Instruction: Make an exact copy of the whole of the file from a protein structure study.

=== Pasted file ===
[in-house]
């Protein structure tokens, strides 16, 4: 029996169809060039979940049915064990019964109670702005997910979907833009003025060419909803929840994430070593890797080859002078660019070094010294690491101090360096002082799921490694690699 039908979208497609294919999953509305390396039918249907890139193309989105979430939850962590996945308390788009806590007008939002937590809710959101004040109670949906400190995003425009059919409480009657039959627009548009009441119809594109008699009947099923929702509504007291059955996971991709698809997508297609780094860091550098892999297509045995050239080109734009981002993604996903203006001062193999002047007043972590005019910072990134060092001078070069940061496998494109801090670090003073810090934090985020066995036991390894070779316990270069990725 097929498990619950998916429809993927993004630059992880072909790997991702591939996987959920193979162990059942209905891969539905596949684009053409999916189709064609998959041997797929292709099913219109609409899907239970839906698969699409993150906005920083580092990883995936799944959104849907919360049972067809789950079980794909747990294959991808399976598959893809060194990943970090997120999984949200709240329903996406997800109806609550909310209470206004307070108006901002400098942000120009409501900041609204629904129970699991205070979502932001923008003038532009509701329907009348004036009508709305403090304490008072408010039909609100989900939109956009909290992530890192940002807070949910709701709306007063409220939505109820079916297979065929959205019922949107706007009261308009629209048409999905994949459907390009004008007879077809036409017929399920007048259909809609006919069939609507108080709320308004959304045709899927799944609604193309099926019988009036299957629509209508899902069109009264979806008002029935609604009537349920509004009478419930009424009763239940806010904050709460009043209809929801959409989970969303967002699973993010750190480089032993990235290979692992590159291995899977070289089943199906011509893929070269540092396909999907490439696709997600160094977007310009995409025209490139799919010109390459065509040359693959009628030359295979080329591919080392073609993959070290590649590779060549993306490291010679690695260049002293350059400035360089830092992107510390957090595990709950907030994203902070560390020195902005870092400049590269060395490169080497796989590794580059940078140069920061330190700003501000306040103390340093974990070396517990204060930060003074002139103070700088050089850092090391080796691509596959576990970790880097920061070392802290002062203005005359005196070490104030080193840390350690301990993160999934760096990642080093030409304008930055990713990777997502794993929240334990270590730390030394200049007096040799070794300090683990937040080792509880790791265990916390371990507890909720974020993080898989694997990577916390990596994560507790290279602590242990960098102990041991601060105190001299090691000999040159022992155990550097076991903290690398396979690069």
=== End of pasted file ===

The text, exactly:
[in-house]
């Protein structure tokens, strides 16, 4: 029996169809060039979940049915064990019964109670702005997910979907833009003025060419909803929840994430070593890797080859002078660019070094010294690491101090360096002082799921490694690699 039908979208497609294919999953509305390396039918249907890139193309989105979430939850962590996945308390788009806590007008939002937590809710959101004040109670949906400190995003425009059919409480009657039959627009548009009441119809594109008699009947099923929702509504007291059955996971991709698809997508297609780094860091550098892999297509045995050239080109734009981002993604996903203006001062193999002047007043972590005019910072990134060092001078070069940061496998494109801090670090003073810090934090985020066995036991390894070779316990270069990725 097929498990619950998916429809993927993004630059992880072909790997991702591939996987959920193979162990059942209905891969539905596949684009053409999916189709064609998959041997797929292709099913219109609409899907239970839906698969699409993150906005920083580092990883995936799944959104849907919360049972067809789950079980794909747990294959991808399976598959893809060194990943970090997120999984949200709240329903996406997800109806609550909310209470206004307070108006901002400098942000120009409501900041609204629904129970699991205070979502932001923008003038532009509701329907009348004036009508709305403090304490008072408010039909609100989900939109956009909290992530890192940002807070949910709701709306007063409220939505109820079916297979065929959205019922949107706007009261308009629209048409999905994949459907390009004008007879077809036409017929399920007048259909809609006919069939609507108080709320308004959304045709899927799944609604193309099926019988009036299957629509209508899902069109009264979806008002029935609604009537349920509004009478419930009424009763239940806010904050709460009043209809929801959409989970969303967002699973993010750190480089032993990235290979692992590159291995899977070289089943199906011509893929070269540092396909999907490439696709997600160094977007310009995409025209490139799919010109390459065509040359693959009628030359295979080329591919080392073609993959070290590649590779060549993306490291010679690695260049002293350059400035360089830092992107510390957090595990709950907030994203902070560390020195902005870092400049590269060395490169080497796989590794580059940078140069920061330190700003501000306040103390340093974990070396517990204060930060003074002139103070700088050089850092090391080796691509596959576990970790880097920061070392802290002062203005005359005196070490104030080193840390350690301990993160999934760096990642080093030409304008930055990713990777997502794993929240334990270590730390030394200049007096040799070794300090683990937040080792509880790791265990916390371990507890909720974020993080898989694997990577916390990596994560507790290279602590242990960098102990041991601060105190001299090691000999040159022992155990550097076991903290690398396979690069």